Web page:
Seeing those two guys in crazy ’70s garb would’ve been enough to keep most of us hooked, but then you throw in vintage NYC sets, lots of great music, and a plot that – well, it is a procedural drama about a time-traveling cop. But there’s a serial murder mystery to solve here, one that Tyler thinks he might’ve been beamed back in time to help with, and it’s handled pretty well: puzzling evidence, a creepy suspect, and a witness plied with good pastries and a few swigs of alcohol.
The snappy banter is the real draw, though, particularly coming out of the mouth of Keitel, who plays Tyler’s boss, Lt. Gene Hunt. When Tyler asks Hunt what year it is, Hunt responds, “It’s 1973, or as our Chinese brethren like to call it, the Year of the Fist!” Then he socks Tyler in the gut, hard. Bad lieutenant! Baaaad lieutenant.
Even with such bullying in store for him, Tyler keeps asking everyone around him what’s going on, as if someone might have the answers and not just think he’s insane.
Sam: Is that why I’m here?
Hunt: No, you’re here to make me curse the day my father’s sperm asked my mother’s egg if it could have this dance.
Or take this lovely exchange between Tyler and Ray Carling (Imperioli) after Tyler calls on Annie Norris (Gretchen Mol) during a presentation to the other cops, hoping she might help him form a hypothesis about the mysterious serial killer. As Norris, whose nickname among the men is “No Nuts,” walks to the front of the room, the men snicker loudly.
Carling: Oh I get it. Every Houdini needs an assistant with a great set of gams!
Tyler: Ms. Norris has a psych degree from Fordham.
Carling: Yeah, well, I have an ass that can fart the melody of every Peter, Paul and Mary song ever recorded. Do I get to stand up there, too?
In short, “Life on Mars” is colorful and fun and well-written. Of course, it would have to be, to attract a cast this talented. This one’s worth watching, for sure. We’ll just have to wait and see if all of the extra bells and whistles can make even those of us who are weary of procedurals tune in over the long haul.
And let’s face it, we need some high-quality distractions on our boob tubes during these times of global economic chaos. We can only hope that our real-life leaders know this, so that when the true, blood-in-the-streets crisis begins, we still won’t be forced to face our demons or wrestle with big existential questions or even go without dental floss for more than a few hours. Personally, for all my panicking, I know deep down inside that Arnold Schwarzenegger, given all of his firsthand experience with apocalyptic scenarios, would never let the people of California down. They’ll surely be passing out pudding cups at the End Times Emergency Shelter they set up outside of Palm Springs, and there’ll be fluffy bedding and big, icy glasses of lemonade and power strips and T3 wireless and spa treatments for all. Dare to dream it might be so, my fellow fallen Americans! Dare to dream.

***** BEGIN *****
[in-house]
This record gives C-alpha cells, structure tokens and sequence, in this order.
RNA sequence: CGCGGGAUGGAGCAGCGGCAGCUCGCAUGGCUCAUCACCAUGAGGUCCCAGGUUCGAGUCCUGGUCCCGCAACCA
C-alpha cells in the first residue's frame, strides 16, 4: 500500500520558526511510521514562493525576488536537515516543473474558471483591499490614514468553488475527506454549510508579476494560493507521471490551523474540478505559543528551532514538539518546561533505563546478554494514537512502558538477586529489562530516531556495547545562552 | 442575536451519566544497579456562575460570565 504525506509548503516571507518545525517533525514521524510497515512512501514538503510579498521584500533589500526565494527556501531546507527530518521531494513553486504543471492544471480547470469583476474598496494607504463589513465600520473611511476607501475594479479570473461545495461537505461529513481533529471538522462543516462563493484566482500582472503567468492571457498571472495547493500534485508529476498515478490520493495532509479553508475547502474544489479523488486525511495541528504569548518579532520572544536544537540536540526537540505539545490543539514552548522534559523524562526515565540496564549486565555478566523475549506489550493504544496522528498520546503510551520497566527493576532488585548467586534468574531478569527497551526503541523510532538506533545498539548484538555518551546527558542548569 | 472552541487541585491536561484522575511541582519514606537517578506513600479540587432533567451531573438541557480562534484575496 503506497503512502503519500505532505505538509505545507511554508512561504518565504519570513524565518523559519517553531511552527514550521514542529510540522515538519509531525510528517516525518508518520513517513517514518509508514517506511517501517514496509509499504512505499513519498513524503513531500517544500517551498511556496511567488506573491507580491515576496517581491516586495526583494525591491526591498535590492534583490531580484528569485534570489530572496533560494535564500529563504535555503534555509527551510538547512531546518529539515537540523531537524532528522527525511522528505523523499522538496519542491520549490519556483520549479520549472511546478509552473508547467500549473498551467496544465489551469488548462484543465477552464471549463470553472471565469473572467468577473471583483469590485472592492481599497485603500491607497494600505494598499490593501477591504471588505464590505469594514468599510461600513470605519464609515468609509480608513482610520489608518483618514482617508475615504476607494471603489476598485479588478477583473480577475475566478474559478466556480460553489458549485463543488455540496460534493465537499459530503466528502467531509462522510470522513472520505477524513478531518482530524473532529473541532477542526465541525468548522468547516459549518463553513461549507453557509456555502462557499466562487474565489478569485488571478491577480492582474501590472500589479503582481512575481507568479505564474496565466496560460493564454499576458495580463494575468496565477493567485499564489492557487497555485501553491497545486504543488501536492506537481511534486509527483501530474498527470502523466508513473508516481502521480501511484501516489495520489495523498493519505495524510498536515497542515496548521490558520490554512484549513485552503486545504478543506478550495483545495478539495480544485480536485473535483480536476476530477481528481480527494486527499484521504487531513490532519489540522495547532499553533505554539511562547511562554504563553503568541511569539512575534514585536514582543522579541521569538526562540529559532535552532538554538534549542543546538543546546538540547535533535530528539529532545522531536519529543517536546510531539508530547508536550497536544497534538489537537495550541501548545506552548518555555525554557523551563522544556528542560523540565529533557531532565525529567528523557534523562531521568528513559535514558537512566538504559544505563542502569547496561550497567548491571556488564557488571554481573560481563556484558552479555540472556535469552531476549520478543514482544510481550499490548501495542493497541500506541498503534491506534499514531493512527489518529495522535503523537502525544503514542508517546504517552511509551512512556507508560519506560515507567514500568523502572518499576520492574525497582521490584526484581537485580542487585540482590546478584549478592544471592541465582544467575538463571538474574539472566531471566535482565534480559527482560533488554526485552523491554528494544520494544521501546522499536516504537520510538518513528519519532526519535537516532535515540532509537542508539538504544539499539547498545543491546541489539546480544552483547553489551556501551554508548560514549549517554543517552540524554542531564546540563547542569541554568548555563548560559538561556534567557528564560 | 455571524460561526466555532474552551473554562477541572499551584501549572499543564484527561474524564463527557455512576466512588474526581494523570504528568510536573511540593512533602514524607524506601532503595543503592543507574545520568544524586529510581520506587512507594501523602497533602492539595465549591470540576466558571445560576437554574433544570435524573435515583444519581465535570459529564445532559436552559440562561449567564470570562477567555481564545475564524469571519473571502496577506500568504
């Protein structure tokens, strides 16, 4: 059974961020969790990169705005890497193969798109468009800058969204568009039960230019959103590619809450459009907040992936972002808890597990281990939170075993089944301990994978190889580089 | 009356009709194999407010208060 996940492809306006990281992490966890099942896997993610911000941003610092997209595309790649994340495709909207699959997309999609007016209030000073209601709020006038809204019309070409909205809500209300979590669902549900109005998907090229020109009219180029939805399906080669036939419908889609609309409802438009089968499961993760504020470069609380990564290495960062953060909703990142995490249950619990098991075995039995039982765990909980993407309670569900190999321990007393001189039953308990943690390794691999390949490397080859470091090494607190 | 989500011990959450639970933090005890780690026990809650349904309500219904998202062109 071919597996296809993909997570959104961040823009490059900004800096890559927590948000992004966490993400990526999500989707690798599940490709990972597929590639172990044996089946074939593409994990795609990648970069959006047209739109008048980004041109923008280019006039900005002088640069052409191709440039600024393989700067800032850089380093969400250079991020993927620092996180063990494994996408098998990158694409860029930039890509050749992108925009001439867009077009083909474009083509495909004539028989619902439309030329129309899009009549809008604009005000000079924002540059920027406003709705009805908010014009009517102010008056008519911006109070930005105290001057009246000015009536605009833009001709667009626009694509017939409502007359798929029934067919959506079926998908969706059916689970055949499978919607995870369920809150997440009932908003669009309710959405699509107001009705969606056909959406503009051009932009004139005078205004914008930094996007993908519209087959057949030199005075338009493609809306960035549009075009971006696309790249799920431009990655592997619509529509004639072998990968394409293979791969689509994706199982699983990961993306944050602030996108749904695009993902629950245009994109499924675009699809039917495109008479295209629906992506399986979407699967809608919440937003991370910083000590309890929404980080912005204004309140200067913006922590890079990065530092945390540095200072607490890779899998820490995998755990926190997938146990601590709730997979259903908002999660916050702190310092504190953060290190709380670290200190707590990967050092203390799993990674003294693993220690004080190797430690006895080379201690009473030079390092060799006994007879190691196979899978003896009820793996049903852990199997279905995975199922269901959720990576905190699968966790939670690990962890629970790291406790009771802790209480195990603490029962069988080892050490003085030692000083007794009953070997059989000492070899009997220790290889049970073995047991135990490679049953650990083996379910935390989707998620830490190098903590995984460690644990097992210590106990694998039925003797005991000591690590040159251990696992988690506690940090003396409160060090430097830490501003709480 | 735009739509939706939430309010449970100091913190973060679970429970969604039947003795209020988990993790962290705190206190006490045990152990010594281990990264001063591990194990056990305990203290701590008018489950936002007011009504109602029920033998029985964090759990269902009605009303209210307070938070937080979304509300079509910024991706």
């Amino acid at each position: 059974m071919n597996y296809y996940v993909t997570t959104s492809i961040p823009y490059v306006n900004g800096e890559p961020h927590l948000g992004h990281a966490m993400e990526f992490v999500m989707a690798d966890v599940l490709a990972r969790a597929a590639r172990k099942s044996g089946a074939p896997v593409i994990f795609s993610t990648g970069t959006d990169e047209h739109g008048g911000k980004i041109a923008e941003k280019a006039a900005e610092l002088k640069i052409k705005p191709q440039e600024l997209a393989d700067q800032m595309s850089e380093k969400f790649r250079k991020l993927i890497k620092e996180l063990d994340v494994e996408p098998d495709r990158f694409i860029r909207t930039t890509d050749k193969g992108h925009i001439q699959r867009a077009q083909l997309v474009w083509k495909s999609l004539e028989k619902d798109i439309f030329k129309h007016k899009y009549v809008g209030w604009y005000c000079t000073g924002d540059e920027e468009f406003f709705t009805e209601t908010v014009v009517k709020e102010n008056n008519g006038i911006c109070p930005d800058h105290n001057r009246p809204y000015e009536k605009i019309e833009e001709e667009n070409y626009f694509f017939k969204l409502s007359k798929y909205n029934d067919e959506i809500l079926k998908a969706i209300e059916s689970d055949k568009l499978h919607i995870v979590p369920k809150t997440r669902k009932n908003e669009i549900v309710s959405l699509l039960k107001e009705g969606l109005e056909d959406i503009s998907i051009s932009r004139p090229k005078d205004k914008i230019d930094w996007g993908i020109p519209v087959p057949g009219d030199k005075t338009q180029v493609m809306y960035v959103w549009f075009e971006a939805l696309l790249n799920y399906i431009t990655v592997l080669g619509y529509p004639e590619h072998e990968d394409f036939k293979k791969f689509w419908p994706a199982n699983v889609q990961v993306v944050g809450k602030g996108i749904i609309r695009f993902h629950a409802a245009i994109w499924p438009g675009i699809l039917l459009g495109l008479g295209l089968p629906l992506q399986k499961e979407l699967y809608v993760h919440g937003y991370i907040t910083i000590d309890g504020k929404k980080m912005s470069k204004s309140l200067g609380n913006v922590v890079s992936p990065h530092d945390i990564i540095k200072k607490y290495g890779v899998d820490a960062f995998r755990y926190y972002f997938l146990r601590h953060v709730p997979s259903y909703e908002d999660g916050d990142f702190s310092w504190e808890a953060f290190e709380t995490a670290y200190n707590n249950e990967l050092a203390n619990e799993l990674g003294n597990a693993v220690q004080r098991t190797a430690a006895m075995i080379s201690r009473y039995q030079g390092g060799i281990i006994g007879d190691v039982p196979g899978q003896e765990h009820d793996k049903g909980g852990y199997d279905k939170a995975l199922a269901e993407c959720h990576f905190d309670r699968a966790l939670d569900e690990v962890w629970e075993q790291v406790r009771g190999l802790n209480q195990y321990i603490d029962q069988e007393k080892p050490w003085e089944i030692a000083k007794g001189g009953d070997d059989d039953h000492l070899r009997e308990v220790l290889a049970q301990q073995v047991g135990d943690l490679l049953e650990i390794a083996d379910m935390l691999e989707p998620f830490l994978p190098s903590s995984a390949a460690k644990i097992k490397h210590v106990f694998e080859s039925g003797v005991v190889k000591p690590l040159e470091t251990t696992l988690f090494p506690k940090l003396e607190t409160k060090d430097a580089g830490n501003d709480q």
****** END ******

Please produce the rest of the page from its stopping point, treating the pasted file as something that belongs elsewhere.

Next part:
Heather Havrilesky is a regular contributor to the New York Times Magazine, The Awl and Bookforum, and is the author of the memoir "Disaster Preparedness." You can also follow her on Twitter at @hhavrilesky.More Heather Havrilesky.
Elliott and the friends with whom he recorded in middle school in Texas (photo courtesy of Dan Pickering)
Heatmiser publicity shot (L-R: Tony Lash, Brandt Peterson, Neil Gust, Elliott Smith) (photo courtesy of JJ Gonson photography)
Elliott and JJ Gonson (photo courtesy of JJ Gonson photography)
"Stray" 7-inch, Cavity Search Records (photo courtesy of JJ Gonson photography)
Elliott's Hampshire College ID photo, 1987
Elliott with "Le Domino," the guitar he used on "Roman Candle" (courtesy of JJ Gonson photography)
Full "Roman Candle" record cover (courtesy of JJ Gonson photography)
Elliott goofing off in Portland (courtesy of JJ Gonson photography)
Heatmiser (L-R: Elliott Smith, Neil Gust, Tony Lash, Brandt Peterson)(courtesy of JJ Gonson photography)
The Greenhouse Sleeve -- Cassette sleeve from Murder of Crows release, 1988, with first appearance of Condor Avenue (photo courtesy of Glynnis Fawkes)